y Babes in the Bush single work   novel  
Issue Details: First known date: 1877... 1877
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Publication Details of Only Known VersionEarliest 2 Known Versions of

First known date: 1877
Serialised by: The Australian Town and Country Journal 1870 newspaper (2634 issues)
      1877-1879 .
      Alternative title: An Australian Squire
      Note/s:
      • Published in serialised format in The Australian Town and Country Journal in 70 weekly instalments, October 6, 1877- February 1, 1879.

Works about this Work

Before the Nation : Rolf Boldrewood and the Problem of Scale in National Literatures Robert Dixon , 2015 single work criticism
— Appears in: Australian Literary Studies , 31 October vol. 30 no. 3 2015;

'While Babes in the Bush is an artefact of Federation nationalism, the original serial, An Australian Squire, belongs to an earlier, pre-Federation era of colonial writing. That fine distinction is germane to my purpose in this essay, which explores the cartographic imaginary of that time before the nation. My reading of An Australian Squire is routed through the novel’s many allusions to James Fenimore Cooper’s The Pioneers (1823), among other British and American classics. My purpose is to view citational writing as an aesthetic practice that defines colonial literary culture prior to its self-consciously national period. Intertextuality is an aesthetic strategy by which colonial writers, in the absence of a felt national tradition – though in deliberate anticipation of one – set about using the classic works of British and American literature from the perspective of a new society. In the absence of such a tradition, An Australian Squire is a text whose cartographic imaginary is intra- and inter-colonial rather than national, albeit located within broader transnational or trans-imperial horizons. Finally, I use this case study of transnational fictions to reflect on the problem of scale in literary history and literary criticism, especially in the relationship between Australian literature – as an academic discipline – and world literature. What is the appropriate scale for the study of Australian literature? Is it desirable or even possible to study it on a ‘global’ or ‘world’ scale? What are the consequences of approaching a pre-national literature from the scale of the nation, or a national literature from the scale of the world?'

Source: Abstract.

Kingsley and Boldrewood G. A. Wilkes , 1972 single work column
— Appears in: Southerly , September vol. 32 no. 3 1972; (p. 232-233)
"Babes in the Bush" 1900 single work review
— Appears in: The Australasian , 5 May vol. 68 no. 1770 1900; (p. 1001)
Literature 1900 single work review
— Appears in: The Sydney Mail , 5 May vol. 69 no. 2078 1900; (p. 1033-1034)

— Review of Babes in the Bush Rolf Boldrewood 1877 single work novel
Literature 1900 single work review
— Appears in: The Sydney Mail , 5 May vol. 69 no. 2078 1900; (p. 1033-1034)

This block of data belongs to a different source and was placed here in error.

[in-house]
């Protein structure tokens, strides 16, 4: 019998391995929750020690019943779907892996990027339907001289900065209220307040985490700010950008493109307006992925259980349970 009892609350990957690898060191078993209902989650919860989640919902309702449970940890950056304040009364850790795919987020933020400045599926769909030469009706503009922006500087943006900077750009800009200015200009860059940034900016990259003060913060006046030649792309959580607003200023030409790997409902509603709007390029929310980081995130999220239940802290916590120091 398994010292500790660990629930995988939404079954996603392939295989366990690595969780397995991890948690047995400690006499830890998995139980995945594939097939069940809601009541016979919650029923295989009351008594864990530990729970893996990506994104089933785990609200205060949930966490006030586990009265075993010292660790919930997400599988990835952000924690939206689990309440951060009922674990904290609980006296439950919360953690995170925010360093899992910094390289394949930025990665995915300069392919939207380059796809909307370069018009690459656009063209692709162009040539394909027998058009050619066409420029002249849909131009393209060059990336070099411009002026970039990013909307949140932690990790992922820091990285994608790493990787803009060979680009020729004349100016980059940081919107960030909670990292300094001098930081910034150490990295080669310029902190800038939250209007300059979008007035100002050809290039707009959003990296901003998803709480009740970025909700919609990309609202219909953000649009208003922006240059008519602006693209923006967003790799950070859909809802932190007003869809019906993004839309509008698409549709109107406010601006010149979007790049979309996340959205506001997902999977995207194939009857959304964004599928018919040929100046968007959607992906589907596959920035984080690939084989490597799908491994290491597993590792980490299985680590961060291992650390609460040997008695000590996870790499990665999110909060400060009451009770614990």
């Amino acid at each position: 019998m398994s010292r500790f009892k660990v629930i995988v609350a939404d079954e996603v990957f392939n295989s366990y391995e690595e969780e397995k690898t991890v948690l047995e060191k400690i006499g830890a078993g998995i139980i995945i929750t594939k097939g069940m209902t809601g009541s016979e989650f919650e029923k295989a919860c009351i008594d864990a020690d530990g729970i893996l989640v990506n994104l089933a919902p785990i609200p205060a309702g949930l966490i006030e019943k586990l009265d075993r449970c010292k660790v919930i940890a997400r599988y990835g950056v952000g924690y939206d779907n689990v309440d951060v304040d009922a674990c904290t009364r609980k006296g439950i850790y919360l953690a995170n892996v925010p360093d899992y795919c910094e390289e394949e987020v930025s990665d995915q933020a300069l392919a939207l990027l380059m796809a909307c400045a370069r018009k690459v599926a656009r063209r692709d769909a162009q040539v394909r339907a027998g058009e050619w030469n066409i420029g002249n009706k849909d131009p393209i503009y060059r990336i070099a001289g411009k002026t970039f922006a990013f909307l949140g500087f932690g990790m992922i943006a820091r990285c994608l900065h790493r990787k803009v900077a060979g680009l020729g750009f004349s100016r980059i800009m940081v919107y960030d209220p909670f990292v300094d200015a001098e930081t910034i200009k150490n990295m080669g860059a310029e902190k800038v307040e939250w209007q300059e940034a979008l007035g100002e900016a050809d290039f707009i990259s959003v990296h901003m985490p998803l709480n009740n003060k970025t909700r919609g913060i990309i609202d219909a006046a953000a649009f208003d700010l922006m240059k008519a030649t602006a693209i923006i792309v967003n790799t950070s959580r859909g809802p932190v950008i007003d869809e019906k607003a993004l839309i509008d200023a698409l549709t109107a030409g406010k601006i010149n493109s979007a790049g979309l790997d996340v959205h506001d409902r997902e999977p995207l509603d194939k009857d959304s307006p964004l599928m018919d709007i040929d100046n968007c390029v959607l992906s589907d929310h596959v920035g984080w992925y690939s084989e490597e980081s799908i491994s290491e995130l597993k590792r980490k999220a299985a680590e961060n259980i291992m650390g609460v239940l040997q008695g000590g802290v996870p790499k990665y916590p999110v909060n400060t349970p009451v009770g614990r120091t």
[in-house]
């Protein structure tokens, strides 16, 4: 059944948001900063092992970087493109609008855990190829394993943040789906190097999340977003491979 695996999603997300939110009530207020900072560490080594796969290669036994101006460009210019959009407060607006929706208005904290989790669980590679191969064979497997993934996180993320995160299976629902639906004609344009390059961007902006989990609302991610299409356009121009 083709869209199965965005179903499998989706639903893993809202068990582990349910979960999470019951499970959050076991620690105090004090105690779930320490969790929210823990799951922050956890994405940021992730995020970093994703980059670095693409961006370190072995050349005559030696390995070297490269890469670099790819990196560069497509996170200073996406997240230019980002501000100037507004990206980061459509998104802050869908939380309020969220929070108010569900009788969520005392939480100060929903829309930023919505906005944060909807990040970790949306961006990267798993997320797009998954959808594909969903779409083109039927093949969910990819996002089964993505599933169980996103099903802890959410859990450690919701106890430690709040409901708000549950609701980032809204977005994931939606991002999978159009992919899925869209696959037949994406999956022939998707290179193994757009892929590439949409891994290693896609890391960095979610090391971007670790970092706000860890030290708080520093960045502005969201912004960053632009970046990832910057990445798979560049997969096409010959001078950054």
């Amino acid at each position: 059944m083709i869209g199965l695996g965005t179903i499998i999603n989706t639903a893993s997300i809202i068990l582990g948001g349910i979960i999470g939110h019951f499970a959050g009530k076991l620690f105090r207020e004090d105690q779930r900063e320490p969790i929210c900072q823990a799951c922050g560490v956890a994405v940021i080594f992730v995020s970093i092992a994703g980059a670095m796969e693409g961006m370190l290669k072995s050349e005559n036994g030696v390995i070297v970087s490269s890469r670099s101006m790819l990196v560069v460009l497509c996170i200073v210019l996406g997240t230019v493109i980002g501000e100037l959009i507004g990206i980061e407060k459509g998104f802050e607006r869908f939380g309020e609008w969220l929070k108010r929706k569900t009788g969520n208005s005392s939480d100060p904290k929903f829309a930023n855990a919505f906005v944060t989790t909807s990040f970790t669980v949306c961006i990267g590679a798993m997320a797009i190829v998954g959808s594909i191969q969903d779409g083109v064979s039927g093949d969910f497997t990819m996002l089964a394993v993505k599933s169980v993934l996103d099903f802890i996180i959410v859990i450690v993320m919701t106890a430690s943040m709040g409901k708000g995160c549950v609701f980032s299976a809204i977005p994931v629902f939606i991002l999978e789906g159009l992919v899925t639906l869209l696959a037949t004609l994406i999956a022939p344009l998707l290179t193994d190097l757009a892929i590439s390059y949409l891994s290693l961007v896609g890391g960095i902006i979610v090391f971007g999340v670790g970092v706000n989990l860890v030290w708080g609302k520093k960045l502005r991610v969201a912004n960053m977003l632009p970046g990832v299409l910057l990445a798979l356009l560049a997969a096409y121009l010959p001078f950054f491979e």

— Review of Babes in the Bush Rolf Boldrewood 1877 single work novel
Kingsley and Boldrewood G. A. Wilkes , 1972 single work column
— Appears in: Southerly , September vol. 32 no. 3 1972; (p. 232-233)
"Babes in the Bush" 1900 single work review
— Appears in: The Australasian , 5 May vol. 68 no. 1770 1900; (p. 1001)
Before the Nation : Rolf Boldrewood and the Problem of Scale in National Literatures Robert Dixon , 2015 single work criticism
— Appears in: Australian Literary Studies , 31 October vol. 30 no. 3 2015;

'While Babes in the Bush is an artefact of Federation nationalism, the original serial, An Australian Squire, belongs to an earlier, pre-Federation era of colonial writing. That fine distinction is germane to my purpose in this essay, which explores the cartographic imaginary of that time before the nation. My reading of An Australian Squire is routed through the novel’s many allusions to James Fenimore Cooper’s The Pioneers (1823), among other British and American classics. My purpose is to view citational writing as an aesthetic practice that defines colonial literary culture prior to its self-consciously national period. Intertextuality is an aesthetic strategy by which colonial writers, in the absence of a felt national tradition – though in deliberate anticipation of one – set about using the classic works of British and American literature from the perspective of a new society. In the absence of such a tradition, An Australian Squire is a text whose cartographic imaginary is intra- and inter-colonial rather than national, albeit located within broader transnational or trans-imperial horizons. Finally, I use this case study of transnational fictions to reflect on the problem of scale in literary history and literary criticism, especially in the relationship between Australian literature – as an academic discipline – and world literature. What is the appropriate scale for the study of Australian literature? Is it desirable or even possible to study it on a ‘global’ or ‘world’ scale? What are the consequences of approaching a pre-national literature from the scale of the nation, or a national literature from the scale of the world?'

Source: Abstract.

Last amended 29 Nov 2013 11:57:18
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